A Comparison Study on the Performance of the Multi-Stroke Cycle SI Engine under Low Load 2021-01-0530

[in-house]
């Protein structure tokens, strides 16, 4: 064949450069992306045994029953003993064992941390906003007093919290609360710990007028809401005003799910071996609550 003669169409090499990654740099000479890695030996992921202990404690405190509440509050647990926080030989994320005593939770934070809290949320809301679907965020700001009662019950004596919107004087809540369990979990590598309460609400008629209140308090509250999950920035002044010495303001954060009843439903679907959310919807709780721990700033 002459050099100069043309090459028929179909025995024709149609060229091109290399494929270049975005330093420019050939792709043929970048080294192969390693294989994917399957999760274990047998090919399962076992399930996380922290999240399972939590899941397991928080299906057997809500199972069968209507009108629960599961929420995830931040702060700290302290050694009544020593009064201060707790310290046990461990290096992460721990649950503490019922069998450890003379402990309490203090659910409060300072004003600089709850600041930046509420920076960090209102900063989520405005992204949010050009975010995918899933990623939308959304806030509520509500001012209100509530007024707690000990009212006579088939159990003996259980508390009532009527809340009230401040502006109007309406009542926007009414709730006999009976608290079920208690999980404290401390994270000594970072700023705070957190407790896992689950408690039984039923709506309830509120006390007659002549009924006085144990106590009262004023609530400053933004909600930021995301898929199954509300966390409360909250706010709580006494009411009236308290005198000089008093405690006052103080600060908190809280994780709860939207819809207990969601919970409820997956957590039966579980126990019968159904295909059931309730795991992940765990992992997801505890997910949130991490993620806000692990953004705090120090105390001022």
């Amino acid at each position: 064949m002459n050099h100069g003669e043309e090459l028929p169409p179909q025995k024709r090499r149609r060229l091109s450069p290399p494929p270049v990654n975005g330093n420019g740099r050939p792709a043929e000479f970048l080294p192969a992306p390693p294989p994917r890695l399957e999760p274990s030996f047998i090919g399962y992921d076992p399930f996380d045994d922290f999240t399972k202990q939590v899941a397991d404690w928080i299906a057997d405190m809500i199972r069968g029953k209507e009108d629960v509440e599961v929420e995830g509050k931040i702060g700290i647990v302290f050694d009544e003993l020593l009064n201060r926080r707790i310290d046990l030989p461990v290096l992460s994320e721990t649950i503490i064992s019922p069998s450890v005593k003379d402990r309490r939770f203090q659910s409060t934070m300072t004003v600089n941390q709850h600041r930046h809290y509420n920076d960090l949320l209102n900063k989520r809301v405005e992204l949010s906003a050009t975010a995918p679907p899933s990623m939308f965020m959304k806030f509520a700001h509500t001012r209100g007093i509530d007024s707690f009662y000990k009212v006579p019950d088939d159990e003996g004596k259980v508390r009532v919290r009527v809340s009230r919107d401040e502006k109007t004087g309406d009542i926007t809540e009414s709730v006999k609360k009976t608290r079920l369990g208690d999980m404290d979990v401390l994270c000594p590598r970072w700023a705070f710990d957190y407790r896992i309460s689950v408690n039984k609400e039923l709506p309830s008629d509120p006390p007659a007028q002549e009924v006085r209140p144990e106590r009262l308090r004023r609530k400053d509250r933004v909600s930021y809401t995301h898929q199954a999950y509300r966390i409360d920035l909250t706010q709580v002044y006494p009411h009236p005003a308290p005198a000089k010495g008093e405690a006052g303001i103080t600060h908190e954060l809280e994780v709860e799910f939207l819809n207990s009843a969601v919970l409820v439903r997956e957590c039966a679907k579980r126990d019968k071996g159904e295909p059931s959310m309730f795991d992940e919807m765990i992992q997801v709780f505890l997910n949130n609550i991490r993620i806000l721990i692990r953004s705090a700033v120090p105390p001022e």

Pumping Mean Effective Pressure (PMEP) is the main factor limiting the improvement of thermal efficiency in a spark-ignition (SI) engine under low load. One of the ways to reduce the pumping loss under low load is to use Cylinder DeActivation (CDA). The CDA aims at reducing the firing density (FD) of the SI engine under low load operation and increasing the mass of air-fuel mixture within one cycle in one cylinder to reduce the throttling effect and further reducing the PMEP. The multi-stroke cycles can also reduce the firing density of the SI engine after some certain reasonable design, which is feasible to improve the thermal efficiency of the engine under low load in theory. The research was carried out on a calibrated four-cylinder SI engine simulation platform. The thermal efficiency improvements of the 6-stroke cycle and 8-stroke cycle to the engine performance were studied compared with the traditional 4-stroke cycle under low load conditions. The simulation results showed that multi-strokes consumed less energy in pumping loss and heat transfer loss compared with the four-stroke cycle, but more in frictional loss and exhaust energy loss. The relationship between the two groups influences the improvement in thermal efficiency. When the average torque was lower than 70Nm, the eight-stroke cycle had the most obvious improvement on Brake Specific Fuel Consumption (BSFC), and the maximum increase was 25.6%, which was higher than the low-pressure six-stroke cycle (LSC) and the high-pressure 6-stroke cycle (HSC). However, the optimization range of thermal efficiency and the power range of different stroke cycles influenced each other. The stronger the optimization effect was, the narrower the corresponding power range was.